William Odom is a Ph.D. student in the Human-Computer Interaction Institute at Carnegie Mellon University. With a background spanning anthropology, design, and informatics, he is interested in exploring what it might mean to design and live with more enduring technologies in contexts of everyday life. He was a Fulbright Scholar at the Queensland College of Art in Brisbane, Australia, and has an M.S. in interaction design from Indiana University. He can be reached at willodom.com

Richard Banks is a senior interaction designer at Microsoft Research in Cambridge, UK. A graduate of the Royal College of Art in London, Banks spent a decade working on the interface design of a broad set of Microsoft’s products before joining the research division in 2006. Since then he has collaborated closely with Richard Harper and Abigail Sellen in the Socio-Digital Systems group, developing a wide variety of insights and solutions surrounding technology use in the home.

David Kirk is a lecturer of HCI in the Mixed Reality Lab at the University of Nottingham. A psychologist by background, he has researched user practices of archiving and storage of both digital and physical artifacts in the home, in particular the social practices surrounding photos. He is currently extending this research to explore the design, ethics, and human values of “technology heirlooms” designed to outlive their owners that become imbued with sentiment and reminiscent value.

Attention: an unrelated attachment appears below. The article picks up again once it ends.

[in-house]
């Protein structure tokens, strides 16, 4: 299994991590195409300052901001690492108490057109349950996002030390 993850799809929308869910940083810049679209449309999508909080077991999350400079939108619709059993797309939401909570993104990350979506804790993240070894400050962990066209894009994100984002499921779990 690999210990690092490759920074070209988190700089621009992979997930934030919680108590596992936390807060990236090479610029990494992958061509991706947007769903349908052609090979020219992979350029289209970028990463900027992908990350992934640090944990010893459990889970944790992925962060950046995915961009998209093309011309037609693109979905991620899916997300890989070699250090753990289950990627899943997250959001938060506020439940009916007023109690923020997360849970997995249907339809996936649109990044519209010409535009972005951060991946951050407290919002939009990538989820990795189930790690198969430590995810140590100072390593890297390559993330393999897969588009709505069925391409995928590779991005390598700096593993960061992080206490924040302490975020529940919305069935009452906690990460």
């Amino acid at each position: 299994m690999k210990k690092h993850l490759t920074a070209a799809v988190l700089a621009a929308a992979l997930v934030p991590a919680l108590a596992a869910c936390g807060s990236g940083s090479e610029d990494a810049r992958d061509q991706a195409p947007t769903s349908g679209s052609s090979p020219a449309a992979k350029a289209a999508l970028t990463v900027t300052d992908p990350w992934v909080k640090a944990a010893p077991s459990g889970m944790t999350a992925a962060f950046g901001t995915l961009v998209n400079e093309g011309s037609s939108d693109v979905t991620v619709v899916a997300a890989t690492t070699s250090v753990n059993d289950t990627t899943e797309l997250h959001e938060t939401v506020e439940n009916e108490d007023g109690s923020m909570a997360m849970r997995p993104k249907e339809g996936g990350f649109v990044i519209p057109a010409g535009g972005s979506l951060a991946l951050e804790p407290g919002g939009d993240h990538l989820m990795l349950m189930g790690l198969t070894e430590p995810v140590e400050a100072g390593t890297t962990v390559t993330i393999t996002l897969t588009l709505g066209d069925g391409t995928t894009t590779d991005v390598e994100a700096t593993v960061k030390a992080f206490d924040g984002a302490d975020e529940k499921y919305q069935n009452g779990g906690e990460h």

Footnotes

DOI: http://doi.acm.org/10.1145/1836216.1836224

Figures

UF1Figure. Storing digital artifacts can go beyond flash drives and cloud computing; this archival cabinet is a manifestation of the physical and digital worlds we straddle. The dual-sided cabinet contains 16 drawers for physical objects on one side and 16 corresponding engraved patterns on the other. The pattern, which is a unique universal barcode, is linked to digital materials that are accessible when interfaced with a camera phone or computer. The digital content can be modified online, which doesn’t affect the engraved pattern.